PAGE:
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  • The rare earth elements (REE) have been mobilised and fractionated during supracrustal alteration of the Torrongo granodiorite. Compared with the parent granodiorite, incipiently and moderately altered rocks are particularly enriched in the heavy
  • REE, while the extremely altered residual products are especially depleted in the heavy REE. Mobilisation of the REE probably results from PH changes of soil and ground waters as they encounter different chemical environments while fractionation may
  • largely result from mineralogical controls. Submarine and subaerial weathering processes may affect REE similarly, producing intensively weathered materials appreciably depleted in the REE. Spilitisation and hydrothermal alteration processes may affect
  • Geochemical and mineralogical behavior of REE, Th and U in the Akongo lateritic profile (SW Cameroon)
  • The aim of this study is to determine the behavior of REE, U and Th during the weathering of a crystalline rock with common REE-U-Th contents. The Akongo lateritic profile which developed on a syenite has been chosen because 1) this profile
  • This contribution focuses on the interpretation of REE patterns on a regional scale by comparing profiles from varios climatic zones and morphological positions. Under consideration of polyphase and polygenetic weathering processes, present REE
  • distribution patterns are related to different phases of landscape and climatic evolution in SE-Bahia State, Brazil. Finally the use of REE patterns as tools for the reconstruction of landscape evolution and weathering history is discussed.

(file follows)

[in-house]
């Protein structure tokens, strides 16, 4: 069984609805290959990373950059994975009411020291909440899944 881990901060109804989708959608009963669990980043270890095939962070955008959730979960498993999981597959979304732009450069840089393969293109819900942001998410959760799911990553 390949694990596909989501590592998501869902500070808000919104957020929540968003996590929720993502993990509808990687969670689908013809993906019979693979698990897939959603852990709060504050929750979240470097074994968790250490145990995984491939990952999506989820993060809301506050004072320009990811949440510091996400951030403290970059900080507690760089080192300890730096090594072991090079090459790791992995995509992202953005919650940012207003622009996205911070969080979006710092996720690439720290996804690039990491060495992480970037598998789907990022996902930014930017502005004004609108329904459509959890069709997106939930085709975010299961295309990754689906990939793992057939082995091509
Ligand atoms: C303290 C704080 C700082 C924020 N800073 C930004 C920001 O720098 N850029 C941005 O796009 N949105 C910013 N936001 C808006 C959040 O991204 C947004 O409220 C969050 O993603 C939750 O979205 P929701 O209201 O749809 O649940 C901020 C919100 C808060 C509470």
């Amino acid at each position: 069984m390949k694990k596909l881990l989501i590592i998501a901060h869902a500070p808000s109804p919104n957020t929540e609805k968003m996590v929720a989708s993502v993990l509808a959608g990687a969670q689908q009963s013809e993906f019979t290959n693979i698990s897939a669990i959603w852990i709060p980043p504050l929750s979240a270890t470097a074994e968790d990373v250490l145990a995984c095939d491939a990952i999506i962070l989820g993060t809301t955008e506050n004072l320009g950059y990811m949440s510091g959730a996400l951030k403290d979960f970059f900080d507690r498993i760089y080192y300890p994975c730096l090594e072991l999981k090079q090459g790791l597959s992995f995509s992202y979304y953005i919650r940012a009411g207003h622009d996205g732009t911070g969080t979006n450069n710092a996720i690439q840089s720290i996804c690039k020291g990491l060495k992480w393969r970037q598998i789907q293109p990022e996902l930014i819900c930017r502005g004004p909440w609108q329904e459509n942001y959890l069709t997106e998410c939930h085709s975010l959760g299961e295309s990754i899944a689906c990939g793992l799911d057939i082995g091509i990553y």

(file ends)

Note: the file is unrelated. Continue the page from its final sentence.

• REE geochemistry of modern eolian dust deposits in Harbin city, Heilongjiang province, China : Implications for provenance
  • The REE composition of samples from sand–dust deposit events in Harbin was compared with that of 3 different grain size fractions of sandy soil samples from Horqin Sandy Land and Songnen Sandy Land. The results indicate that the REE distributions
  • of all of the Harbin sand–dust samples are remarkably similar to each other, with distinct negative Eu anomalies and slightly negative Ce anomalies, indicating a stable provenance. Grain size exerts a significant influence on REE compositions
  • A leaching experiment using 5 REE oxides and gravelly, sandy loam soils was conducted and the leaching and binding characteristics of the oxides for the soils were examined. The experiment showed little leaching of the oxides and an enrichment
  • of various size classes of soil particles with the oxides, which reflected the strong binding capability of the REE oxides with the gravelly, sandy loam soils. In this study, the method based on measuring the REE concentrations for 4 particle size groups
  • The aims of this study were : to examine the applicability of the Rare Earth Element (REE) technique for successive storm events for a period of nearly 4 years; to evaluate the relative contribution of each morphological element to sediment yield
  • from the watershed; and to examine the potential sources of error related to using the REE technique for a multi-year of period to study sediment sources.
  • An erosion experiment was conducted using simulated rainfall within a laboratory slope model. Soil was tagged with 10 rare earth element (REE) oxides as sediment tracers and placed in different locations over the slope and at the end
  • of the experiment REE concentrations were measured in samples collected spatially. A new method was developed to quantify the erosion and deposition depths spatially, the relative source contributions to deposited sediment and the sediment transport distances
  • . Particle-size selectivity over an area of net deposition was also investigated, by combining downslope changes in particle-size distributions with changes in sediment REE composition within a flow pathway. Results and discussion about the potential of using
  • REE for quantifying sediment transport processes.